This project investigates the susceptibility of jobs to computerisation and particularly which features of a job determine the probability of computerisation. This is achieved by using Gaussian Process Classification. A set of labelled occupations is used to train and test the model and the effect of using different feature sets is explored. Feature selection in the form of greedy selection is used to find the feature set that achieves the best classification and thereby find the features that are most significant when determining if a job can be computerised. It is concluded that the most important feature is Originality and the best feature set for classifying the data in this project consists of Originality and Service Orientation. Furthermore, experiments are performed using linear embedding methods for feature learning. However, these experiments fail to prove that better classification can be achieved using this method.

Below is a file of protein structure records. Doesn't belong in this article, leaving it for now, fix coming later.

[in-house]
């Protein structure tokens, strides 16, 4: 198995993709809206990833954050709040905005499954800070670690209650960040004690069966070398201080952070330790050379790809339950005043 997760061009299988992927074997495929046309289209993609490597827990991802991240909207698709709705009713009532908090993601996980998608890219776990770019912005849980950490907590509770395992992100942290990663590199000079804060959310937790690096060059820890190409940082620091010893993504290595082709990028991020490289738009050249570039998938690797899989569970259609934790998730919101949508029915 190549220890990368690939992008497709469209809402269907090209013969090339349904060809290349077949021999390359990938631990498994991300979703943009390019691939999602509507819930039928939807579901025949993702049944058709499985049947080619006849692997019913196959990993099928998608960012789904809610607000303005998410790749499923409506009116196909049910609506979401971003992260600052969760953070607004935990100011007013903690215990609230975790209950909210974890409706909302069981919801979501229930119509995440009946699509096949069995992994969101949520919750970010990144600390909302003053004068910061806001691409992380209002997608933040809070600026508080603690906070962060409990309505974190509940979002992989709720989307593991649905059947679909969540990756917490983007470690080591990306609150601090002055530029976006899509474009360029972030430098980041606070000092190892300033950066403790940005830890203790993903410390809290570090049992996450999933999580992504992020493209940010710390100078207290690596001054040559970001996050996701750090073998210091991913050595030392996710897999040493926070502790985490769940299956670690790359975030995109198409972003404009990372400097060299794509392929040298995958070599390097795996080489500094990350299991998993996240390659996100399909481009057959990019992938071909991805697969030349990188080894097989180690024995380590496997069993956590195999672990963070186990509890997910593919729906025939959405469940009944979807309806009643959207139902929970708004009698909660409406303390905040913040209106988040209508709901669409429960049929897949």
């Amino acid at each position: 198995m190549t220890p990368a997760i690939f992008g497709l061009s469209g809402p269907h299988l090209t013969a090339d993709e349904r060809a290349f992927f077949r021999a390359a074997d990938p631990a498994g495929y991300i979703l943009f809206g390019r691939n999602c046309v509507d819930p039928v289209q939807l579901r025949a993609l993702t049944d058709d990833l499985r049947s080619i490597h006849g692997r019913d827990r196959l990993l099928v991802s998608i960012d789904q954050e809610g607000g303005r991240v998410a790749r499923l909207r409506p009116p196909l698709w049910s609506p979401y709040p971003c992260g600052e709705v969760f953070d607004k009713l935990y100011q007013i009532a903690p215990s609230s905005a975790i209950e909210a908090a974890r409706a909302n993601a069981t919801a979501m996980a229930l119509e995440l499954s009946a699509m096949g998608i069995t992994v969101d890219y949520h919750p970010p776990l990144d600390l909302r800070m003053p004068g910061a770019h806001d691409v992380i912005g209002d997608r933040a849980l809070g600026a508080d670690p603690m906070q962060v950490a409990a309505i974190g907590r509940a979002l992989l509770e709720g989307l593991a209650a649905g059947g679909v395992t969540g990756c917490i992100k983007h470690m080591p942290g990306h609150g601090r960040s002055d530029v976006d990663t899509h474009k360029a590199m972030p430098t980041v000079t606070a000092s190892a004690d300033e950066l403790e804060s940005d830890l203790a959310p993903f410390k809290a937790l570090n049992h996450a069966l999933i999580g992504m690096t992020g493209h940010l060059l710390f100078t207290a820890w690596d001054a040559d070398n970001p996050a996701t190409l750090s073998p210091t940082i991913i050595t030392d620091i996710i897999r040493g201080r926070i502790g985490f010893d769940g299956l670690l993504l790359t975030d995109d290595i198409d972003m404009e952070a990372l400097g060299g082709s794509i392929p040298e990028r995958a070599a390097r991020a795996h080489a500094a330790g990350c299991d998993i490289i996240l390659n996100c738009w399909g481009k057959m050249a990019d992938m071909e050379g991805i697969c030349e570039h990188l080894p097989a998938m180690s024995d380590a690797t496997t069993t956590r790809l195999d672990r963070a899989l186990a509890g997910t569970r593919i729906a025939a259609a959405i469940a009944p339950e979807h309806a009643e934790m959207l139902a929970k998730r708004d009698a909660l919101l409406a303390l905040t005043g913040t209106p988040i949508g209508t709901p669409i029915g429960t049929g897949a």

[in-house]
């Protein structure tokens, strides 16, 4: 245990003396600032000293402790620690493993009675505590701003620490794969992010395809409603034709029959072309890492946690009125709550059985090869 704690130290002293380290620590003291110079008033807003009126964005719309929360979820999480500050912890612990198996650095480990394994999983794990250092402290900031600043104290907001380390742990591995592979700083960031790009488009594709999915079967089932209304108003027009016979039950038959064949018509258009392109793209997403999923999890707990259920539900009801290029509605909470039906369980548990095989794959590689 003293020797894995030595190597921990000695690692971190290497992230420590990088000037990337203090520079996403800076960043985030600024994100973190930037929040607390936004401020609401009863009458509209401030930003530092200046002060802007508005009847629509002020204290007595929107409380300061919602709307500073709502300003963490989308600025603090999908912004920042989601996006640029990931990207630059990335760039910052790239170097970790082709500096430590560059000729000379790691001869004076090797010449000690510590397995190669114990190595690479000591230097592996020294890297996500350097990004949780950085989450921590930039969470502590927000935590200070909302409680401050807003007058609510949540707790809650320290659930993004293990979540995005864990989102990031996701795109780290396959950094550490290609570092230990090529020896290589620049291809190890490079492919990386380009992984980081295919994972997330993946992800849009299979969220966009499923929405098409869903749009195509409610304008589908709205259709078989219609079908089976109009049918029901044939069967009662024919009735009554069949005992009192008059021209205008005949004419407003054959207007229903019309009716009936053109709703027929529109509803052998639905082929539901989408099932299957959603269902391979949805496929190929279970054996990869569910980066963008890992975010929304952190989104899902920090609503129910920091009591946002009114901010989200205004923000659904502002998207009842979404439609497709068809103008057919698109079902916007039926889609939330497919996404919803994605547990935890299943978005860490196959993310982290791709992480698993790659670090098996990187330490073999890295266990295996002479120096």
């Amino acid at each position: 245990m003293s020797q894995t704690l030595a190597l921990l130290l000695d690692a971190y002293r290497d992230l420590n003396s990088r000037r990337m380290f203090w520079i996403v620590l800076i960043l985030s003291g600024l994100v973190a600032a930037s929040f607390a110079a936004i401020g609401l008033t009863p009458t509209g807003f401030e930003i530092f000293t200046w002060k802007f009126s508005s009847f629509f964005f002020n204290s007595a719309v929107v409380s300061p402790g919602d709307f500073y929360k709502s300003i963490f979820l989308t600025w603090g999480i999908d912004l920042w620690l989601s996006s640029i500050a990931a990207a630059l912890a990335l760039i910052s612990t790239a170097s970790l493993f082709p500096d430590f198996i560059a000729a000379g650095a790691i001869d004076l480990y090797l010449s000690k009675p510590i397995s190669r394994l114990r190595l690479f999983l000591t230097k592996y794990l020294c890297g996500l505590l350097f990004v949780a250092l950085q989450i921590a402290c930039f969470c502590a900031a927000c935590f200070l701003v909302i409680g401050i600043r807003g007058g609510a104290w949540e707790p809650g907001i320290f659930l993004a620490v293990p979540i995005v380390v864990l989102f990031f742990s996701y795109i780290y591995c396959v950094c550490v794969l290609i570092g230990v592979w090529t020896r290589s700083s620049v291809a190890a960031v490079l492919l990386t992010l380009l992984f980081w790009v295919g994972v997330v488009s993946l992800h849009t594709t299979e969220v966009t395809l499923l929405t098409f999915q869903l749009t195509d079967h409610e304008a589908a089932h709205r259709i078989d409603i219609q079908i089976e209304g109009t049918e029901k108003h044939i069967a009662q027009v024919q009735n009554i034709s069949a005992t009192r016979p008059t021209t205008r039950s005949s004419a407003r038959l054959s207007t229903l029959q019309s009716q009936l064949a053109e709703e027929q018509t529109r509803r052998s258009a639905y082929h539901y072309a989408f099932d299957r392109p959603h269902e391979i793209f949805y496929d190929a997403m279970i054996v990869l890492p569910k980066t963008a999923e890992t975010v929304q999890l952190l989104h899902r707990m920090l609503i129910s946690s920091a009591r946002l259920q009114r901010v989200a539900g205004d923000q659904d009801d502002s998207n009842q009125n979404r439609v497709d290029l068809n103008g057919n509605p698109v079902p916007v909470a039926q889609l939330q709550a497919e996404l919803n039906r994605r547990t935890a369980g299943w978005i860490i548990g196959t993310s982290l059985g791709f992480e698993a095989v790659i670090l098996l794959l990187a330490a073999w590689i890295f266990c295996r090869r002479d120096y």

Other Recent Journal Article / Working Papers
Higher risk of death from COVID-19 in low-income and non-White populations of São Paulo, Brazil
SARS-CoV-2 elimination, not mitigation, creates best outcomes for health, the economy, and civil liberties
Pharmacological blood pressure lowering for primary and secondary prevention of cardiovascular disease across different levels of blood pressure: an individual participant-level data meta-analysis
Demand-pull and technology-push: What drives the direction of technological change? An empirical network-based approach
Productivity Dispersion, Wage Dispersion and Superstar Firms
Future Series: Cybersecurity, emerging technology and systemic risk